KANSAS CITY -- The first thing Royals third-base coach Mike Jirschele said when approached to talk about sending a baserunner home in a crucial moment in Wednesday night's 7-2 win over the Astros in Game 5 of the American League Division Series was, "I'm glad we're not talking about [Alex] Gordon from last year."
Jirschele said it in jest, and he chuckled after he said it. But he does have a point -- it's a lot more pleasant to talk about something that had a positive outcome and affected a win, rather than what he had to do last year, which was discussed at length (and ad nauseam) about his decision to stop Gordon at third after the outfielder sprinted around the bases on a single and an error in the ninth inning of Game 7 of the World Series.
This time, a split-second decision made by Jirschele worked in Kansas City's favor.
With Eric Hosmer at the plate, Lorenzo Cain, who had singled, took off for second on the pitch and looked to make it easily into third on Hosmer's base hit to center. Cain didn't notice, however, that Houston center fielder Carlos Gomez slipped and fell while fielding the ball and made a half-hearted throw from a sitting position to second baseman Jose Altuve.
Suddenly, Jirschele was frantically waving Cain around, sending him home. The signal confused Cain, who didn't know Gomez had fallen.
"Honestly, I was like, 'What are we doing?' at first," Cain said. "I didn't see him slip and fall. It was definitely another huge run for us and showed what kind of hustle this team has."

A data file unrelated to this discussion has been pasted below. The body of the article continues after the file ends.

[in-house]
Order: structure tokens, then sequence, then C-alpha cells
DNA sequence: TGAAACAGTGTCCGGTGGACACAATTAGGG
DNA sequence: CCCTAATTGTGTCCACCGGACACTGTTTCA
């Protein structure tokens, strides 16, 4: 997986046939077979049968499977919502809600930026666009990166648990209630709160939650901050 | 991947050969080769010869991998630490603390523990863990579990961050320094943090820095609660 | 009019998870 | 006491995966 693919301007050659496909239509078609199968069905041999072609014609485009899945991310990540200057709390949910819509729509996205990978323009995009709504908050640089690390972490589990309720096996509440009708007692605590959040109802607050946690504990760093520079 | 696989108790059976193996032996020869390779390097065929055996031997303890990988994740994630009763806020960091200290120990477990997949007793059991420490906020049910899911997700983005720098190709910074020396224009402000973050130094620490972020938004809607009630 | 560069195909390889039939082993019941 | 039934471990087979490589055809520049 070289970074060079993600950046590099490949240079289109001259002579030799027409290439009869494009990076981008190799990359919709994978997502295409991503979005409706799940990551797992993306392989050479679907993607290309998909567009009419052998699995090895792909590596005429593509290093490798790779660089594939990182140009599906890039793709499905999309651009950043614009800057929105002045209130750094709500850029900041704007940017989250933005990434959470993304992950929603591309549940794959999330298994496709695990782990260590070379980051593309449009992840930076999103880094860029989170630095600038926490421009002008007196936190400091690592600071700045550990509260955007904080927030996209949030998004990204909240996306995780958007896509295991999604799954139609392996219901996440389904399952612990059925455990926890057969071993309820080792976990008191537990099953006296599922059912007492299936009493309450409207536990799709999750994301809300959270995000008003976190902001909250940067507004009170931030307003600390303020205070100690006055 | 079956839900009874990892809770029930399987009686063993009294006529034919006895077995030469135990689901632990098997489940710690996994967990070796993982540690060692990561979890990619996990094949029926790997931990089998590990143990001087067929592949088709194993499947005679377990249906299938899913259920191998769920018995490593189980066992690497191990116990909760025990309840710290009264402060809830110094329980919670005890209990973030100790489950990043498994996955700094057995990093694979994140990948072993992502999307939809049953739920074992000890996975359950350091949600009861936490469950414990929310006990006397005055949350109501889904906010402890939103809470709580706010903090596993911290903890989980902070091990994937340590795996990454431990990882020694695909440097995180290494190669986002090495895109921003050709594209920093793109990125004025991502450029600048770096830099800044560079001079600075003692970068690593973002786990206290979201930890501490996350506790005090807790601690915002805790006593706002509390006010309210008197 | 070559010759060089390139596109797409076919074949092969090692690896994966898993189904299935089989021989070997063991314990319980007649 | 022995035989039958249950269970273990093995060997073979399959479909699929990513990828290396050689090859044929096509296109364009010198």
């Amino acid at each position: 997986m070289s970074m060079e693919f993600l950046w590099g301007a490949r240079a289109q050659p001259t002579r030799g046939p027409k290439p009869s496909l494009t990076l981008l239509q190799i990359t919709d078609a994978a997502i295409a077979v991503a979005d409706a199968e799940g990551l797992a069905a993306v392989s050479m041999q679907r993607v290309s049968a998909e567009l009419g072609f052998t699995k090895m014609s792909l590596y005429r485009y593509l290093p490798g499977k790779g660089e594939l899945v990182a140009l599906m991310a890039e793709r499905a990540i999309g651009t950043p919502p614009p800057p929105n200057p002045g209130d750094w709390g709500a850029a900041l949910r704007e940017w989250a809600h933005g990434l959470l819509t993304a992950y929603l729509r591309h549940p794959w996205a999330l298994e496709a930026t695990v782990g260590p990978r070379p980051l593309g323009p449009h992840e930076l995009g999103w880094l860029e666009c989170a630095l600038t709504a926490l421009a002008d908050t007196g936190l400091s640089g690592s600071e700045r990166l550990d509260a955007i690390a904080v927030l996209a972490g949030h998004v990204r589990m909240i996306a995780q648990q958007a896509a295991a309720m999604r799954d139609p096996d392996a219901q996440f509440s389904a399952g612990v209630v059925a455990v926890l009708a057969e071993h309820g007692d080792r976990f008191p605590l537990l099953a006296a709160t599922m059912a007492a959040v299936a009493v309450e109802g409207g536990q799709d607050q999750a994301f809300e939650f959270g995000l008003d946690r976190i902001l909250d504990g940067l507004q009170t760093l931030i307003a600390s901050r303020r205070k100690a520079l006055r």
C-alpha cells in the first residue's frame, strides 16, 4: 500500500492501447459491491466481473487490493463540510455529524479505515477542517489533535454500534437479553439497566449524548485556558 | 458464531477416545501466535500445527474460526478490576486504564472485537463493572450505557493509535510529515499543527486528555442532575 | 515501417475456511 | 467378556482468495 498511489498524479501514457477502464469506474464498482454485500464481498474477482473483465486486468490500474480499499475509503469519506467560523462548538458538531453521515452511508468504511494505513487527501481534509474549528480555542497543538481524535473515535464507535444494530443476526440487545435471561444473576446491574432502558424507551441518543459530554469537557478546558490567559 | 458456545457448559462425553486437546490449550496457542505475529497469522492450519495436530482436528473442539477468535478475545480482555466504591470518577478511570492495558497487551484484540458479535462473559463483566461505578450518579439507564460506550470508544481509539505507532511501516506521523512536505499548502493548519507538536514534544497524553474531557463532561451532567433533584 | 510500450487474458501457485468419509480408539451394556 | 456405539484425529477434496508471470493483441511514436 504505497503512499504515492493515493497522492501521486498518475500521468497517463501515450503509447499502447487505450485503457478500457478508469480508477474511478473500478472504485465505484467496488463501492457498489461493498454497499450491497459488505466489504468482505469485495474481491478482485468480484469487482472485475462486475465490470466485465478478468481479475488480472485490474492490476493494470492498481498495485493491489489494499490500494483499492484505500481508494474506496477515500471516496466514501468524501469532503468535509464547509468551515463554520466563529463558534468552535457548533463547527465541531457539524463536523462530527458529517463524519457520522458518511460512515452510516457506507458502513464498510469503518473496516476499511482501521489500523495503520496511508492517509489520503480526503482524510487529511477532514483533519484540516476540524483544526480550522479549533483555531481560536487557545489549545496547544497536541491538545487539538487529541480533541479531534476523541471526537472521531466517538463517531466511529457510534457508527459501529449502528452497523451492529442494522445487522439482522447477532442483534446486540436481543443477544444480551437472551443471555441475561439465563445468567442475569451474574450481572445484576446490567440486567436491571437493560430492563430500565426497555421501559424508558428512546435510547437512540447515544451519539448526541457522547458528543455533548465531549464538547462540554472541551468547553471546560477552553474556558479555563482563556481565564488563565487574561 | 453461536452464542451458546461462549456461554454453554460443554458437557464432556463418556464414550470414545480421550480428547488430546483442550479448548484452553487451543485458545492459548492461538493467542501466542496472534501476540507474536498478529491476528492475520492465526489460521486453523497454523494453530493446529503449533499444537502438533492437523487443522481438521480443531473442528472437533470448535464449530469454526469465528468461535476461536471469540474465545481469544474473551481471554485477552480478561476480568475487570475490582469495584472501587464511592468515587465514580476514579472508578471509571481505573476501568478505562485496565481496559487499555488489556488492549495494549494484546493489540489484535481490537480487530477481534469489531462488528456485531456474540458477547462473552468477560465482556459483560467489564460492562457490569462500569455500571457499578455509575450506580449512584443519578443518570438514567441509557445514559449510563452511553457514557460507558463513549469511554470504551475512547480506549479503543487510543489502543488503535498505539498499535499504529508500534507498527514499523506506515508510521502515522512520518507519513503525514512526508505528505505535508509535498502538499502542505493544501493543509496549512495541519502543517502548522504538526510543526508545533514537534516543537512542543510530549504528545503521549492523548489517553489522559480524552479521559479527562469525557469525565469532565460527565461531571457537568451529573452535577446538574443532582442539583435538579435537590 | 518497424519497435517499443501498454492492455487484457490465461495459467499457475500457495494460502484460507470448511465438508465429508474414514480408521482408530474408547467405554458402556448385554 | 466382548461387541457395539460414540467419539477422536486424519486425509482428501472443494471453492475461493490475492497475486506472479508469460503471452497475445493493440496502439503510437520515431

The run put the Royals on the board for the first time and cut the Astros' lead to 2-1. Given the final score, it wouldn't seem like a big play, but at the time, it was seemingly a momentum-shifter.
In the dugout later, Jirschele and Cain had a laugh about it.
"He said, 'That's what I'm talking about, that's the way to keep hustling,'" Cain said.
Had Cain not been running full speed, Jirschele contended, the scoring play could have never happened.
"I give all the credit to Lorenzo," Jirschele said. "He was coming in full speed right there. I'm just watching how Gomez fields the ball. If he secures that ball and he's on his feet, I can't send him. But as soon as I see [Gomez] slip, and he wasn't in a rush to get up, I said, 'I'm sending him.' I give Lorenzo all the credit right there. He made it an easy call for me."
Cain's initial confusion as to why his coach was sending him made Jirschele laugh.
"That's the thing -- they've got to trust me to make that call and he did it," Jirschele said. "He turned on the afterburners as soon as I sent him. There was no play."
But was it reminiscent of last year's Game 7 call? Jirschele said he rarely thinks about that anymore and definitely did not have that in mind when this play unfolded.
"That really didn't come to my mind," Jirschele said. "I just get so excited over there to have the opportunity to make the call, because you feel like you're a part of the game. When we have runners coming into third and you're making a decision whether or not to send him or hold him ... Lorenzo made that call easy because he was running hard. If he's not running hard, I probably can't send him."
Alyson Footer is a national correspondent for MLB.com. Follow her on Twitter @alysonfooter. This story was not subject to the approval of Major League Baseball or its clubs.